When I was a sophomore at Texas Tech, we watched a video about kids living on the streets. Everyone else in the class was shocked because of their conditions. I was shocked because their situation looked so familiar- and I had never realized that we were living "on the streets" or close to it all those years. Digging in dumpsters for cans, "camping" for months on end, nomads. My father finally got desperate enough that he drove us up to my aunt's house (I was 13- 7th grade). My father left, supposedly for the weekend, but he never came back. And when he left, We were alone! Left to be taken advantage of. Vulnerable. Without a father, our only protection was the gospel. I clung to it for dear life. My brother wasn't so lucky. I escaped Sodom and Gomorrah when I was 15. But only to experience another 3 sets of parents before I went to college. Either they couldn't provide a safe environment- or they really didn't want me- It was always one or the other.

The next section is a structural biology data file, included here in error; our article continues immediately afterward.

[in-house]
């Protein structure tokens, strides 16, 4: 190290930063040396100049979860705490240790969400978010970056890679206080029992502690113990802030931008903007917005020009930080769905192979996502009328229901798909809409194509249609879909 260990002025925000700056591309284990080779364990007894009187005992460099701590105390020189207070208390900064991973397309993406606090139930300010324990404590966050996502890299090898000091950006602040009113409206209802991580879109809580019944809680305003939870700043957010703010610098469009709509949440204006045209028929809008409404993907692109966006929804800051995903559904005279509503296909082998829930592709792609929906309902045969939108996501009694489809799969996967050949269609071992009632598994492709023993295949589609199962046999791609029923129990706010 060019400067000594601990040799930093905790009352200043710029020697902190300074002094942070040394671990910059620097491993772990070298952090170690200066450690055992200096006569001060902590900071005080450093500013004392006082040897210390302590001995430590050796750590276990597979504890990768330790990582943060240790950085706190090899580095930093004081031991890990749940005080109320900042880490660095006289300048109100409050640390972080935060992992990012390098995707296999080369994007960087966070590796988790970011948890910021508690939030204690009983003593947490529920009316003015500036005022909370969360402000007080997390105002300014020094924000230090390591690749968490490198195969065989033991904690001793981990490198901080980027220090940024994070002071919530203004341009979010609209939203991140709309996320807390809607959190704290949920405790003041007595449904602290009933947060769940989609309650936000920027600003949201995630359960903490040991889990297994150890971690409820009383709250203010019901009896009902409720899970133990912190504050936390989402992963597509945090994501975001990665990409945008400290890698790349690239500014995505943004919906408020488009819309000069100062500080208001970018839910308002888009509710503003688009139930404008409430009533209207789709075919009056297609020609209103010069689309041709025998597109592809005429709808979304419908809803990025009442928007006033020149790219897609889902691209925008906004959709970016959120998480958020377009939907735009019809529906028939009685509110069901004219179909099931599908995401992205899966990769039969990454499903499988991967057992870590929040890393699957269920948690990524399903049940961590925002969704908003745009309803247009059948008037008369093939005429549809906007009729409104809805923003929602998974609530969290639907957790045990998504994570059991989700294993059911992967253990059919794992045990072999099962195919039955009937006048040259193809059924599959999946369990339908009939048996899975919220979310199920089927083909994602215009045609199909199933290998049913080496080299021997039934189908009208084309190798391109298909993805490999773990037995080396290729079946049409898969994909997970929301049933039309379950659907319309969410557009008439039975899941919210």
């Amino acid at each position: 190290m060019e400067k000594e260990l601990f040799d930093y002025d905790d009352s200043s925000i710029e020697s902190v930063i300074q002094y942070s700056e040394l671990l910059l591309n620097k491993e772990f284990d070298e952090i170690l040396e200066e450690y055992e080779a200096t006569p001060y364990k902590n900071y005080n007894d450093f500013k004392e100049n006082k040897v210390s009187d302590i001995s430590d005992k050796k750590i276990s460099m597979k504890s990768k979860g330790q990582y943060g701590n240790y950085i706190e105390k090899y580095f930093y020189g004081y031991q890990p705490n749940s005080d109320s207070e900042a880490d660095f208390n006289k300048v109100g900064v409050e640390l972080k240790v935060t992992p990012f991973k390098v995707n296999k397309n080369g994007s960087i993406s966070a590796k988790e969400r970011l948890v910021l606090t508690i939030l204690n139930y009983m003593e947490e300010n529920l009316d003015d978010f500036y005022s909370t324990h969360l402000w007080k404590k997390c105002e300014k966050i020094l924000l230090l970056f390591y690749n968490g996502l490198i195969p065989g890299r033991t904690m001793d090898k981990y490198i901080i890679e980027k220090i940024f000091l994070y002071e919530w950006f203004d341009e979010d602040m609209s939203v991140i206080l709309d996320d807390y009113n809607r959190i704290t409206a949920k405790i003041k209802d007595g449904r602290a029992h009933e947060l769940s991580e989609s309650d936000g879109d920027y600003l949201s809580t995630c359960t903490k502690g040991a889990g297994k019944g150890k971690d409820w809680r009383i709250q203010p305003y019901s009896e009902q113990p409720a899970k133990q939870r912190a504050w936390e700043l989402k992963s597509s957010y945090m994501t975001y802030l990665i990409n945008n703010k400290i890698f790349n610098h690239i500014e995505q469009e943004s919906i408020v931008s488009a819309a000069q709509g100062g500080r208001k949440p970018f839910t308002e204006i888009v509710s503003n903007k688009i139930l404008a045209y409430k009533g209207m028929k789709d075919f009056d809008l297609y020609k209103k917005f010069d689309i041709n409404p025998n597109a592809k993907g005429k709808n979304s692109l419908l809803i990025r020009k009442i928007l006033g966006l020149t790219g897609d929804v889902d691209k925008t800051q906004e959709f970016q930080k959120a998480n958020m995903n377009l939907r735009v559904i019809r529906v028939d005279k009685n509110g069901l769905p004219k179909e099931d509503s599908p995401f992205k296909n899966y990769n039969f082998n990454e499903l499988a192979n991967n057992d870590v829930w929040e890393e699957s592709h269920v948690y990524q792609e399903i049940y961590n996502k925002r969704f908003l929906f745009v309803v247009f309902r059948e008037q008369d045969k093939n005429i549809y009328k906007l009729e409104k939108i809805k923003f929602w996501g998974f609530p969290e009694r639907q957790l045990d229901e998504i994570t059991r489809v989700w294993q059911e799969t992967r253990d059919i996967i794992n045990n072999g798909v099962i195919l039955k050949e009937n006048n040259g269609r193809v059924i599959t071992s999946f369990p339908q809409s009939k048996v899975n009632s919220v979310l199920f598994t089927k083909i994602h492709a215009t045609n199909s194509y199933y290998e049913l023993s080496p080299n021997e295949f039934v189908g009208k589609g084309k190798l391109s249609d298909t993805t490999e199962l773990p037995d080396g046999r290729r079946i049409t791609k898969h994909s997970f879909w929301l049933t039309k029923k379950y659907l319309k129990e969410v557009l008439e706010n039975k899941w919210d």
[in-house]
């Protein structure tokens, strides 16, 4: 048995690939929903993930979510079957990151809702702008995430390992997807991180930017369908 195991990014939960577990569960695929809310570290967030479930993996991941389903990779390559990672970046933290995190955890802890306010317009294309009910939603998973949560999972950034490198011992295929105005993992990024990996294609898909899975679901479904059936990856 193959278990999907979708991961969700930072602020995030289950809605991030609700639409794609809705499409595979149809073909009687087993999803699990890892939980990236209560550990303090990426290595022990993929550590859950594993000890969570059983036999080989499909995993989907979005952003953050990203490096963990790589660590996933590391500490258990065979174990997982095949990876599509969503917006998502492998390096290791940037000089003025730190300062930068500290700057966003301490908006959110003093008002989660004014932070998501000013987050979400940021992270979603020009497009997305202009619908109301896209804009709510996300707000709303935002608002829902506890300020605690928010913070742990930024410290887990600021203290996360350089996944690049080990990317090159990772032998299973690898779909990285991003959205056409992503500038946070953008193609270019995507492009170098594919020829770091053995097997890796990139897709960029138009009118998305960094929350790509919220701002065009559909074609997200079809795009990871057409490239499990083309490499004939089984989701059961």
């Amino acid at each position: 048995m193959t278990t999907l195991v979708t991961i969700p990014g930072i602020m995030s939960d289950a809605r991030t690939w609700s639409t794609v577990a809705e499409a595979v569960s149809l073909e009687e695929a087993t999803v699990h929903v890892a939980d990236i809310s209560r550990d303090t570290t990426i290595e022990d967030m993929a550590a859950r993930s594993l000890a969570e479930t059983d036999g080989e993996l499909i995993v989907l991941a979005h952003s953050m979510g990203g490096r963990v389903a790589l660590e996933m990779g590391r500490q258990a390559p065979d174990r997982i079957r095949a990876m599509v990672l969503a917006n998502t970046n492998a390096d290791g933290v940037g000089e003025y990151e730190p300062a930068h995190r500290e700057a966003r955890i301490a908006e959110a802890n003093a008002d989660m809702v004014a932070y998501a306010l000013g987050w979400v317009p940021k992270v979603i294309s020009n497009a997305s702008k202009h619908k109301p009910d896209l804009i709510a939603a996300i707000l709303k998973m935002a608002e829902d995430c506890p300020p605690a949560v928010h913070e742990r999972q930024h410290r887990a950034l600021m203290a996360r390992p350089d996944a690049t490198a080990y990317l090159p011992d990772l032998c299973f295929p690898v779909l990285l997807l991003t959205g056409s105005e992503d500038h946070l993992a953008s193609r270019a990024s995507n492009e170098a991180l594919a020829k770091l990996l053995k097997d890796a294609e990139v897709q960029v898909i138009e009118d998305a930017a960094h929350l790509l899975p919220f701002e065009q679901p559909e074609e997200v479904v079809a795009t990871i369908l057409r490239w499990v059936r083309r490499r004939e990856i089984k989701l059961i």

My pain, my loss, my fears. They are real. And sometimes, I guess, the soul inside of me just needs to me to acknowledge the inflamed old wounds, change the bandaging, and try to let it alone again for a while to let it heal some more.

Monday, April 20, 2009


I keep hearing this word lately. I think it's kind of a funny concept. I get it, but certainly don't see the world that way... Full of people with more or less imperfections.